- Malala visits Pakistan amid protests in Swat
- She hopes to bring attention to flood victims
- Malala is visiting for the 2nd time since the Taliban attack
The Nobel Peace Laureate Malala Yousafzai came to Pakistan yesterday to meet flood victims, amid protests in Swat against terrorism.
Malala arrived in her home country after 10 years of the Taliban attack
Malala’s Visit, and the Rising Unrest in Swat
Malala arrived in Pakistan this Tuesday amid the rising unrest in Swat which is her hometown.
She grew up in the small town of Mingora located in Swat Valley which is close to Afghanistan.
Recently, a school bus in Swat was attacked where the driver was killed and a young boy was wounded.
The event sparked outrage in the area and more than 5,000 people blocked the main road through Mingora.
Speaking on the occasion, social activist Usman Ulasyar stated that people are happy about Malala’s arrival.
He also added that her arrival might have a significant impact on the militancy in her native land.
Bringing Attention to Flood Victims
The Malala Fund, Malala’s organization, recently stated that her visit aims to bring attention to the flood-ridden areas in the country, and focus on the need for immediate aid and action.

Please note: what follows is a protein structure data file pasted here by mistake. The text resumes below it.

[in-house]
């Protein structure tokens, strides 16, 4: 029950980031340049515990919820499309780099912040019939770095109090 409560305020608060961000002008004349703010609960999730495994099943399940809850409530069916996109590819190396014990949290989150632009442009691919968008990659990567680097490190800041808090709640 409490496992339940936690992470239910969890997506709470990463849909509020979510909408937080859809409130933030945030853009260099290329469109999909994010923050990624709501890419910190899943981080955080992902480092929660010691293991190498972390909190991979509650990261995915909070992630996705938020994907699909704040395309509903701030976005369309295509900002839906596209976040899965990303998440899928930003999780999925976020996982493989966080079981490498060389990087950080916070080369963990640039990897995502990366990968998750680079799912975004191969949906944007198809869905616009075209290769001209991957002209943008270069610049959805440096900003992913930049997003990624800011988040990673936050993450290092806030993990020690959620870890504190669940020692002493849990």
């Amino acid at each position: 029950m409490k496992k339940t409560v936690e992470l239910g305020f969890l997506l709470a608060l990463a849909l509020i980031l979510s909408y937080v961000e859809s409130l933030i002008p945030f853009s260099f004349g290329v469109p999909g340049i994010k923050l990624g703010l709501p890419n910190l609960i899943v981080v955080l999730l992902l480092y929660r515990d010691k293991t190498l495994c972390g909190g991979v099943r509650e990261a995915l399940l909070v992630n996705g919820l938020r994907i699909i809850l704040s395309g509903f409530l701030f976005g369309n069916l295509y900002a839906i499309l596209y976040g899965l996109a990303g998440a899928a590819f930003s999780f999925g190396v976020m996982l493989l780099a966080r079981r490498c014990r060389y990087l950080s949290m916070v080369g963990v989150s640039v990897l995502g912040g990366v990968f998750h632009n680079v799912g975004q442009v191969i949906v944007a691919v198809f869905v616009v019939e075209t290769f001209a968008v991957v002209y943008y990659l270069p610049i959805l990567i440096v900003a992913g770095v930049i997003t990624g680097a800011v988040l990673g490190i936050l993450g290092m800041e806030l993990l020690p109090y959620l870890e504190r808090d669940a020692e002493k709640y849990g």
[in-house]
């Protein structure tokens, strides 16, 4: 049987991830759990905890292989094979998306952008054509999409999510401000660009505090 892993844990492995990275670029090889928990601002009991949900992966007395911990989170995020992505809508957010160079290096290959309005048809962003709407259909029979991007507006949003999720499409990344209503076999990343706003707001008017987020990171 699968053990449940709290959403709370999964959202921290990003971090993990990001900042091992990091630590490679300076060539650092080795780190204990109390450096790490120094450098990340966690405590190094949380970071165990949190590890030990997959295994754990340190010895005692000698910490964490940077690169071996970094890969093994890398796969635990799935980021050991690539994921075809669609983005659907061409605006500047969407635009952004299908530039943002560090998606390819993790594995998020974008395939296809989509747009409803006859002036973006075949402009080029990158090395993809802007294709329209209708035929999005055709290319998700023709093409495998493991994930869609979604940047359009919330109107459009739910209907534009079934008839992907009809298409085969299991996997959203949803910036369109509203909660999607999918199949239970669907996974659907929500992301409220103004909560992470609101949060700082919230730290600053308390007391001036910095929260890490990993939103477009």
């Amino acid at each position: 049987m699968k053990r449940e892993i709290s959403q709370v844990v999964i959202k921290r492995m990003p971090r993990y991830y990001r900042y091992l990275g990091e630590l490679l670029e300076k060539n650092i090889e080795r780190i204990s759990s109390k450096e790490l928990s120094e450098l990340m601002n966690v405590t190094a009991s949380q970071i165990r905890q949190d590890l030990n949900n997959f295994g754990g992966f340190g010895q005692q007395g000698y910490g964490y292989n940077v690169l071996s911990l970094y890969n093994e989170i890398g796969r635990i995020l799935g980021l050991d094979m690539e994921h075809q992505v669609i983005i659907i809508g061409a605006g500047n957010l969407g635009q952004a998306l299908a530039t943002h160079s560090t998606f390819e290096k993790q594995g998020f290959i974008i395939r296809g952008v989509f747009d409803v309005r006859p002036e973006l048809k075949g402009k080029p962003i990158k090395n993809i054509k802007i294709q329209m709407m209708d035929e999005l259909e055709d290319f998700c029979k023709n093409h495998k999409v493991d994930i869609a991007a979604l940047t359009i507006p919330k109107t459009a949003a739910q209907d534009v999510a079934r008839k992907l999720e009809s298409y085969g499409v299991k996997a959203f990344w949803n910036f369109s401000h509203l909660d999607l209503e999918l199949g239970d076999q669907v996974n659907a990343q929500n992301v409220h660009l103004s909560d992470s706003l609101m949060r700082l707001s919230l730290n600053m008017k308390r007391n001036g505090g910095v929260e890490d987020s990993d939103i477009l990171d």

Catastrophic flooding has covered 1/3rd of the country under water, displacing 8 million people, and causing an estimated $28 billion of damages.
Malala Yousafzai visited a school yesterday, located in Karachi. She stressed the need for improvement in the quality of education, especially for girls.
She will be visiting the flood-hit Dadu district today.
Malala, a Survivor of the Taliban Attack
Malala is an example for all the girls in the country for her strong will, determination, and patriotism.
She was just 15 when the Taliban shot her in the head; over her campaign for girls’ education.
Yousafzai is now 25 and is visiting Pakistan for the 2nd time.
In Dec. 2014, Malala shared the Nobel Peace Prize with the Indian child rights activist Kailash Satyarthi, making her the youngest Nobel Laureate.